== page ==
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Last week, as Tom Brady and the New England Patriots prepared for their inevitable victory in what many are calling the most boring Super Bowl of all time, one New Orleans Saints player was dealing with a situation even more stressful than the big game.
According to the New Orleans Advocate, Saints’ Defensive Tackle David Onyemata was cited for misdemeanor cannabis possession after Jefferson Parish Sheriff’s Office served a search warrant at his Elmwood, Louisiana apartment, where they found nearly three ounces of marijuana, THC oils, infused edibles, and hemp supplements.
A spokesman for the Jefferson Parish Sheriff’s Office told the Advocate that the amount of cannabis found in Onyemata’s apartment was not enough to warrant felony charges or formal arrest, leading to a misdemeanor citation for the NFL star. The same spokesperson made it clear that the cannabis found in Onyemata’s apartment was for his own personal use, and not meant for distribution.
The ordeal all started when workers at a US Customs & Border Protection facility in Buffalo intercepted a package addressed to Mr. Onyemata that they said contained an illegal substance. Investigators then passed the case on to the local Sheriff’s Office, who secured a search warrant and raided the Elmwood apartment the next day.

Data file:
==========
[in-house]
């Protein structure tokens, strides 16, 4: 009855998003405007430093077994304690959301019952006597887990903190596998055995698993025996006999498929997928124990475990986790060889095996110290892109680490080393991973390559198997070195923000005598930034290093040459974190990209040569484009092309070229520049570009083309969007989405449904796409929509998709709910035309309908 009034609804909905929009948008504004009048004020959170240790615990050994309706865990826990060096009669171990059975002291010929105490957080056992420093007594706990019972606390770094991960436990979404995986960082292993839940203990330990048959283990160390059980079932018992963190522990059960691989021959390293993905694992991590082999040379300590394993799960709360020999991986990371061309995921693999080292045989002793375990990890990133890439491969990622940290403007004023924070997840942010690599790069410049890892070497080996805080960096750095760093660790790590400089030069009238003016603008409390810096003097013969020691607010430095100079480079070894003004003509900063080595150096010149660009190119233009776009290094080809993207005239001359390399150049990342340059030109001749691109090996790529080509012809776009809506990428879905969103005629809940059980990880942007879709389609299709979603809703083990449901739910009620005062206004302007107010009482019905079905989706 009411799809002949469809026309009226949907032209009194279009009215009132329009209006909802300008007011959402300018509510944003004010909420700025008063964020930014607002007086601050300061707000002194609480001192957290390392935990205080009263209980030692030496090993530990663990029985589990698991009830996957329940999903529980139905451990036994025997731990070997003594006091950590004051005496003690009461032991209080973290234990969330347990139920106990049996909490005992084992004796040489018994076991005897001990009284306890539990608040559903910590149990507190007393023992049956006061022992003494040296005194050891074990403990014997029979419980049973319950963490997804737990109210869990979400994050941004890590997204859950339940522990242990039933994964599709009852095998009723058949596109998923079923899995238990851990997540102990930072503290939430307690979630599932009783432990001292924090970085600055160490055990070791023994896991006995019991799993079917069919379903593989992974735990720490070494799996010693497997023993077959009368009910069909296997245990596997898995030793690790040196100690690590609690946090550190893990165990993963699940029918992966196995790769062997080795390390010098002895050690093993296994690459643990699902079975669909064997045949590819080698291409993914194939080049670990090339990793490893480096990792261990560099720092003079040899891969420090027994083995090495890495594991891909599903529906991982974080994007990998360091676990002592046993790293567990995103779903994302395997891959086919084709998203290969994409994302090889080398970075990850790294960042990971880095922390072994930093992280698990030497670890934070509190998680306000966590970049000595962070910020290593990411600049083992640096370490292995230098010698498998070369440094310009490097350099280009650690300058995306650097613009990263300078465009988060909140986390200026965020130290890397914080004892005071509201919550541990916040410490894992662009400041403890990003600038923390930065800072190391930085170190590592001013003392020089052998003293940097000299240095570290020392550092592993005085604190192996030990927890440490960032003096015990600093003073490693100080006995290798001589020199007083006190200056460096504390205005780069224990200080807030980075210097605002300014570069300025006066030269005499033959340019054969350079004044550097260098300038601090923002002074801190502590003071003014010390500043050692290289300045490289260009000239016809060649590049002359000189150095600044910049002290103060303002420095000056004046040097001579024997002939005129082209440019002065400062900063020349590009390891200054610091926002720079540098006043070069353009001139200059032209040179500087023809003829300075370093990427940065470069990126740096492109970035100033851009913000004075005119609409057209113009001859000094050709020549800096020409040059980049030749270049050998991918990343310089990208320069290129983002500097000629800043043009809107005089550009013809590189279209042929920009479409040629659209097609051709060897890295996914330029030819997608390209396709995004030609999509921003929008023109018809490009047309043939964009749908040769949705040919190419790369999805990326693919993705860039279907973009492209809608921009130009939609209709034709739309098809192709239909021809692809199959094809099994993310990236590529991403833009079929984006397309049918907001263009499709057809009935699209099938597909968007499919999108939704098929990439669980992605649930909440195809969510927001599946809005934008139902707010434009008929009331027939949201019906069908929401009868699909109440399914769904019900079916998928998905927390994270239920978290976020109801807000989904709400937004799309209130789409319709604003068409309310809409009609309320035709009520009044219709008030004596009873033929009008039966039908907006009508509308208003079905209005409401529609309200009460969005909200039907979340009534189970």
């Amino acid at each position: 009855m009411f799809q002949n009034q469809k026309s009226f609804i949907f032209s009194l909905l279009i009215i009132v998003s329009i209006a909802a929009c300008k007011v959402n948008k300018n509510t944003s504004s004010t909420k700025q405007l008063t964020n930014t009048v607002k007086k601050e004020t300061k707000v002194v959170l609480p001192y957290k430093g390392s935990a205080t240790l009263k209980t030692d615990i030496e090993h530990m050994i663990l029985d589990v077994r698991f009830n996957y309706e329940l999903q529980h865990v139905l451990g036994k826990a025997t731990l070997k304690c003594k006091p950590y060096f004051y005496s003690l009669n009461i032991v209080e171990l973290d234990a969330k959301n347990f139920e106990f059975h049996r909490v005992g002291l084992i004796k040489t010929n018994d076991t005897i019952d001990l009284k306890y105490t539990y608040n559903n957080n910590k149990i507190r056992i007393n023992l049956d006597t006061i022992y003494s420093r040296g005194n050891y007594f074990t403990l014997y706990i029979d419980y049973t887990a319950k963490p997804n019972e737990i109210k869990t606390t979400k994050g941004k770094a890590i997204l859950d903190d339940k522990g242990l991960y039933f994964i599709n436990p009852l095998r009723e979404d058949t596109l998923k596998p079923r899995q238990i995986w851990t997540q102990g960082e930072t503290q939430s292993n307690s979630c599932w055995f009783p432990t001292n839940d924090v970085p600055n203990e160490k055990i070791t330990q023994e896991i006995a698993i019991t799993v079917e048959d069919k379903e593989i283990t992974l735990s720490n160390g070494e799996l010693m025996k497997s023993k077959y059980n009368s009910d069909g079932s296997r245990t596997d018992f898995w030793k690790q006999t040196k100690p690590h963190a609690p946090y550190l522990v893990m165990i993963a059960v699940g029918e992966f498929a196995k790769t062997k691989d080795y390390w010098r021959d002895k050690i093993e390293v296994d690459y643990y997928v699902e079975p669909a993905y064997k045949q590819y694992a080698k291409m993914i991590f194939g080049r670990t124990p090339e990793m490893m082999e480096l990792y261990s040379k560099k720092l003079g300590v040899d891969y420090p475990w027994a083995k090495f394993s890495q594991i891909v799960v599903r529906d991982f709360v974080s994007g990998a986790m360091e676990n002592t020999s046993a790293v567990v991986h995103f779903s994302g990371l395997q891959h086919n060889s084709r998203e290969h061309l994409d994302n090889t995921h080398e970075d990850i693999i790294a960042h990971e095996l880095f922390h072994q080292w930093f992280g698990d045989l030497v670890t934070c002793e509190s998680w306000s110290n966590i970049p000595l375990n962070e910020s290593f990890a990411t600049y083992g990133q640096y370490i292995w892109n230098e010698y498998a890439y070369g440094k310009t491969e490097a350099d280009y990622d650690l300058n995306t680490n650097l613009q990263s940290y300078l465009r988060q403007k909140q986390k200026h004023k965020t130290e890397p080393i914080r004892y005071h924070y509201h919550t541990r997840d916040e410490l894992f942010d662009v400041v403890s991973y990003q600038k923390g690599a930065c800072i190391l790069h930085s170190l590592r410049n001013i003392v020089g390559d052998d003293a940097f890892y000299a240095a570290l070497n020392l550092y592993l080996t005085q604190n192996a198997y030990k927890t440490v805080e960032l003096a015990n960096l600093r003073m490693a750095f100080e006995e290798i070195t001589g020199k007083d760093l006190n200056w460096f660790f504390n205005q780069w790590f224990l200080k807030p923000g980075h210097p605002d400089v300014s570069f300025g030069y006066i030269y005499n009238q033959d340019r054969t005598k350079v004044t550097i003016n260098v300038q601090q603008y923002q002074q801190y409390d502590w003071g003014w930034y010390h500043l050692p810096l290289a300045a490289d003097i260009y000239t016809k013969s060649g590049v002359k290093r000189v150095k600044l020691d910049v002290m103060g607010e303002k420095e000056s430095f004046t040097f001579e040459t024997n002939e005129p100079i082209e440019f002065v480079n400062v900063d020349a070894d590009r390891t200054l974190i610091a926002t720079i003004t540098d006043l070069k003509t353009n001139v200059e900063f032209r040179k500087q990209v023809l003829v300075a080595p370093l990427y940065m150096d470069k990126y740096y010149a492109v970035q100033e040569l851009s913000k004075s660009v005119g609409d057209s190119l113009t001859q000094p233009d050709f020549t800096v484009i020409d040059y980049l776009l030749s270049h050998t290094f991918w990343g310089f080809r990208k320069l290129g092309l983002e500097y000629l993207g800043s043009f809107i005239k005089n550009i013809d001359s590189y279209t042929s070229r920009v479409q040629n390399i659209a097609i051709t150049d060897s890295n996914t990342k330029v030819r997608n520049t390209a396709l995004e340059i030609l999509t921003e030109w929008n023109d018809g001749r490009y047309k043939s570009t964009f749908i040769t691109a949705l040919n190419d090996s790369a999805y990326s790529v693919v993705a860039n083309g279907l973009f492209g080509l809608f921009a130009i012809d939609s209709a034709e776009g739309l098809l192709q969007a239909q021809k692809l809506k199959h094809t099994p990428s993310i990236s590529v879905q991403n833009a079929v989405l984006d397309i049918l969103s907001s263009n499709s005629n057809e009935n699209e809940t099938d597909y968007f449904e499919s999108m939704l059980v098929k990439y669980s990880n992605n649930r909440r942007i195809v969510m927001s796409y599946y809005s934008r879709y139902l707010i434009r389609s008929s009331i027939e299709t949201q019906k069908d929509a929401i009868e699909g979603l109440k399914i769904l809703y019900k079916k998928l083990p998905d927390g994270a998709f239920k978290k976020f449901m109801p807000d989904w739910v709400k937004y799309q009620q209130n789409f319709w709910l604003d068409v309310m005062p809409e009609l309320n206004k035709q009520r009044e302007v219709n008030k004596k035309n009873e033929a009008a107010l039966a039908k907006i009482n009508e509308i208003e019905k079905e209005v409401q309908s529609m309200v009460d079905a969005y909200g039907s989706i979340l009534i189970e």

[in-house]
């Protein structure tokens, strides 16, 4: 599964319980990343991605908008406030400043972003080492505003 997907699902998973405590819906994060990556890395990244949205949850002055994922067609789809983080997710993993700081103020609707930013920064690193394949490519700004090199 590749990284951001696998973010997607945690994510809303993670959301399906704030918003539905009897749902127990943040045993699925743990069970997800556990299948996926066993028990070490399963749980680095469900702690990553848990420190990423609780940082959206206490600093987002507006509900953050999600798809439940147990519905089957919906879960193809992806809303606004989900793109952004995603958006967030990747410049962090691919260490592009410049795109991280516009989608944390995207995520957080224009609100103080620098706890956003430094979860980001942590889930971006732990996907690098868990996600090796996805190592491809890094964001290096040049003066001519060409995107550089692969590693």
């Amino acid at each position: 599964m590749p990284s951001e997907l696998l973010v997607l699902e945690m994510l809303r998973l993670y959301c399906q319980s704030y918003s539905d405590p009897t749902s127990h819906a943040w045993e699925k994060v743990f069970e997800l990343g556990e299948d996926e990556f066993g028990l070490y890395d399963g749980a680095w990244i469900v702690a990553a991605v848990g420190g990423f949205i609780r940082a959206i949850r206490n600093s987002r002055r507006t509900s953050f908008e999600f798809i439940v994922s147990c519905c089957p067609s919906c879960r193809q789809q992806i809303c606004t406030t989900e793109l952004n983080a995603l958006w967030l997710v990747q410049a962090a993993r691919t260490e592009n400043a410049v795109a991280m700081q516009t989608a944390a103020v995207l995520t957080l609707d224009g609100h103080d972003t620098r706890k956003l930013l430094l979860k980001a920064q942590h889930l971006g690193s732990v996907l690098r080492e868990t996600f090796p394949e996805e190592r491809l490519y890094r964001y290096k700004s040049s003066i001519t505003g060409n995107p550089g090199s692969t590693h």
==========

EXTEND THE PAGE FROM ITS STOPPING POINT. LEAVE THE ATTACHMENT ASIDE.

After the incident was over, the Jefferson Parish Sheriff’s Office did not comment on the optics of using a search warrant to stop one man from lighting up, but from where we stand — the entire ordeal seems a tad extreme.
Over the past few years, both current and retired NFL players have repeatedly spoken out and advocated for the use of medical and adult-use cannabis to be removed from the league’s banned substance list. The athletes argue that the all-natural plant is healthier than both the prescription painkillers currently doled out by team doctors and the alcohol that players drink to unwind after hard-fought contests.
Medical cannabis is legal under strict oversight by the state of Louisiana, and the Jefferson Parish Sheriff’s Office noted that Onyemata was not registered in the state-approved program.
Onyemata will face his court summons in the near future, but it is not yet clear if he will receive a workplace punishment in the form of a fine or suspension from the Saints or the NFL.
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